Born during this week in 1879, Sir Thomas Beecham (Fleur de Lys 1892-1897) was an English conductor and impresario, best known as founder of the London Philharmonic and the Royal Philharmonic orchestras. He was also closely associated with the Liverpool Philharmonic and Hallé orchestras. From the early 20th century until his death, Beecham was a major influence on the musical life of Britain and, according to the BBC, was Britain’s first international conductor.
Born to a rich industrial family, Beecham began his career as a conductor in 1899, after attending Wadham College, Oxford, to read classics. He did not find university life to his taste and successfully sought his father’s permission to leave university before studying composition privately. As a conductor, he was self-taught.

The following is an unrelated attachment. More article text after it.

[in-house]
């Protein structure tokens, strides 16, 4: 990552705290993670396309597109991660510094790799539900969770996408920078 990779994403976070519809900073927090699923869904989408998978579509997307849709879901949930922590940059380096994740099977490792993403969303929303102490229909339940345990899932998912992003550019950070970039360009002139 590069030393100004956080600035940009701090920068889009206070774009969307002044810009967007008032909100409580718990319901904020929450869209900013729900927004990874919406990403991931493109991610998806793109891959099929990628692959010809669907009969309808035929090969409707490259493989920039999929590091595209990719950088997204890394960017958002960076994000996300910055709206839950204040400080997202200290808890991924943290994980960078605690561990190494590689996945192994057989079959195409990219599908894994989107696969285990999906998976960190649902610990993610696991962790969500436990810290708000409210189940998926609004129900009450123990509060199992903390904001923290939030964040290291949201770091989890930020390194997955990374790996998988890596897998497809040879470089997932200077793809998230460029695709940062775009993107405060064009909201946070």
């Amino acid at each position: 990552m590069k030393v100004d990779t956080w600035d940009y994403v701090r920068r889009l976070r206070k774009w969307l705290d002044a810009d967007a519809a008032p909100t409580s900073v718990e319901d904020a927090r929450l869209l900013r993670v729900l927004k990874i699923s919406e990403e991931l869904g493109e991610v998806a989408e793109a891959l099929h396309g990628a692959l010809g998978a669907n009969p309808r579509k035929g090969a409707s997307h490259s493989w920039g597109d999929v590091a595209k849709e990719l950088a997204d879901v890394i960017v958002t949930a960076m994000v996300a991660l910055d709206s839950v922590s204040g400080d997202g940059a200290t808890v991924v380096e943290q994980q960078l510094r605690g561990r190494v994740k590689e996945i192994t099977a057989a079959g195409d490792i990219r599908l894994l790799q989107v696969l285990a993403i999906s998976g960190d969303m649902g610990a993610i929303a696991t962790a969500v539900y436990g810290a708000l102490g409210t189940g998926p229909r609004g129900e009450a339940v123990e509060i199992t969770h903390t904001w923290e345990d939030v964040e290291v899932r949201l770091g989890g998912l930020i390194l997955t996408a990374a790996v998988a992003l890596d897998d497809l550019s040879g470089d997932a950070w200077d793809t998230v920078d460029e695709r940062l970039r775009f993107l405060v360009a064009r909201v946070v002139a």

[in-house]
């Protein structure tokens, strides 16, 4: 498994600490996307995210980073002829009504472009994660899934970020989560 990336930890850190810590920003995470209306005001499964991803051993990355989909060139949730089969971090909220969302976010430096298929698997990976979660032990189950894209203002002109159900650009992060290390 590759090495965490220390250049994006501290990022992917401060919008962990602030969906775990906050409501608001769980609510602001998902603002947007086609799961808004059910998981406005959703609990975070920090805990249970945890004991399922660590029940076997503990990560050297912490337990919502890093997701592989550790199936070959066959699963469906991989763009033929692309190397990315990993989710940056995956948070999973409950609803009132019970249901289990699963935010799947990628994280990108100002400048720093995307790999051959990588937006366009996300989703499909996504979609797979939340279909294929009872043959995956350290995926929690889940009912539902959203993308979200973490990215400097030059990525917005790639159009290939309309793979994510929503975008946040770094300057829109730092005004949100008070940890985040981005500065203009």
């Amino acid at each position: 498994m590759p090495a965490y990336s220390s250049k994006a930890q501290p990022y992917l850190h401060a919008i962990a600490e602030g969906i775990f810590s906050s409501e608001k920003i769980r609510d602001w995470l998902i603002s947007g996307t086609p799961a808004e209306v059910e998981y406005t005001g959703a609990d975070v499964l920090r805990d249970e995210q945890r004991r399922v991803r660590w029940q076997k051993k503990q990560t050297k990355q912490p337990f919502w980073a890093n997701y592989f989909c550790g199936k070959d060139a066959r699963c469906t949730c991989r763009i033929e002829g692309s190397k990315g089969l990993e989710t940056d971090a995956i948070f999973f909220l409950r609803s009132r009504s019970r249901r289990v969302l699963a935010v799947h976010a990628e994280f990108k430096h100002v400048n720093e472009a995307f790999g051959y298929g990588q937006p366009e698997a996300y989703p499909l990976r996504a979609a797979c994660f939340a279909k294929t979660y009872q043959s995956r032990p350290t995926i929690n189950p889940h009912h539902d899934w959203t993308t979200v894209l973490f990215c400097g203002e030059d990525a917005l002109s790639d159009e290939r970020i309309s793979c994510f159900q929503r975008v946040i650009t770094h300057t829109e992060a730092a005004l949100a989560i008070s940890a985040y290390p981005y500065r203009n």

He returned to Rossall to perform on several occasions: with the Hallé Orchestra in 1918, with the Blackpool Symphony Orchestra in 1947 and with the BBC Northern Orchestra in 1949. To honour one of our most prolific alumni, the Sir Thomas Beecham Music School was opened at Rossall in 1959. Sir Thomas continued as a conductor until his death in 1961.